Morality is based on life experience. A person accumulates essential knowledge from various life situations. But the science of Kabbalah is not associated with our bodily life experiences. We follow the advice of Kabbalists who pull us “by the ear” into the upper reality, where ear refers to the level of Bina (bestowal). In other words, I don’t learn from my ordinary life; on the contrary, I rise above its experience!
In this world, all I deal with is my egoism. I give advice that is based on my ego and serves to benefit it. We warn a child not to get close to an angry dog or he’ll bite. All I am capable of is differentiating things that are good or bad for me; and that’s all that morality does.
But the wisdom of Kabbalah doesn’t operate out of fright and punishment. It teaches us to change our desires and expose them to the Light.
In other words, it teaches us how to internally correct ourselves, rather than reprimanding or scaring us.It doesn’t threaten us with an “angry dog” or an “abusive” Creator.
Kabbalah doesn’t intimidate us, nor does it guarantee any reward in the future worlds. It doesn’t manipulate our egoism; rather it corrects it with the Light that Reforms.
The combination of judgment and mercy in spirituality is a mix of Bina (bestowal) and Malchut (reception), a degree of inclusion of Bina into Malchut and vice versa, as well as their ability to support each other.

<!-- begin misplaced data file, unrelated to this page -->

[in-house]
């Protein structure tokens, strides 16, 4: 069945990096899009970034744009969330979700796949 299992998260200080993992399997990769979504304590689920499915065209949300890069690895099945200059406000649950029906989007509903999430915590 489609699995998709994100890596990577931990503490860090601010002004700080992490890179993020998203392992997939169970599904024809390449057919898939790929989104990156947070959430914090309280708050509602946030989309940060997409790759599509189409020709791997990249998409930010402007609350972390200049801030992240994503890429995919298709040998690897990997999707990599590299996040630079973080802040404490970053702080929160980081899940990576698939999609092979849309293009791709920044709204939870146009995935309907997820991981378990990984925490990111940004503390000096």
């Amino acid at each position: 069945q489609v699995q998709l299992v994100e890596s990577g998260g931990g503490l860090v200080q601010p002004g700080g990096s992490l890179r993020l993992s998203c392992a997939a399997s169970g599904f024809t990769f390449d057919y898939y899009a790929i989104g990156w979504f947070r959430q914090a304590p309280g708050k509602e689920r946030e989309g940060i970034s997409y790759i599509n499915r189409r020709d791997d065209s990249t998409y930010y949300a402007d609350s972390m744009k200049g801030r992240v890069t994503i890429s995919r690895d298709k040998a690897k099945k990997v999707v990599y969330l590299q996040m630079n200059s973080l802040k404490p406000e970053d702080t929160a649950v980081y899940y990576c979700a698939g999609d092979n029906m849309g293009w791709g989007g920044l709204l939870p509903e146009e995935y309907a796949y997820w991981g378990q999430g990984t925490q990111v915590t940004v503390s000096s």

Malchut enters Bina and a drop of judgment penetrates mercy and lessens it. In other words, Malchut’s inability to match Bina triggers a contraction of the latter, but at the same time it discloses Bina to a degree of Malchut’s adequacy to it.
Hence, inclusion of Bina into Malchut occurs and Bina brings a portion of mercy into Malchut. At this point, Malchut enters Bina and contributes a portion of judgment into the latter thus defining how much Bina allows Malchut to bestow and receive and identifies the degree of their connection.
It means that when a measure of mercy connects with a portion of judgment, they start working together from both ends. The upper part contracts and utilizes a portion of judgment, although it would prefer to reveal itself through exposing mercy.
The lower part strives to attain a measure of mercy, which is why it contributes a property of judgment to the upper part and pronounces: “Don’t bestow to me! I will shut you down!”
Or it says: “You can reveal yourself completely! I won’t receive anything from you anyway. I will use my screen and will receive from you only to the extent of my similarity to you!”
This has nothing to do with threats or morality. On the contrary, it is about absolute liberty of exploration and the only freedom of will there is.
From the lesson on “Beit Shaar a Kavanot” 10/21/10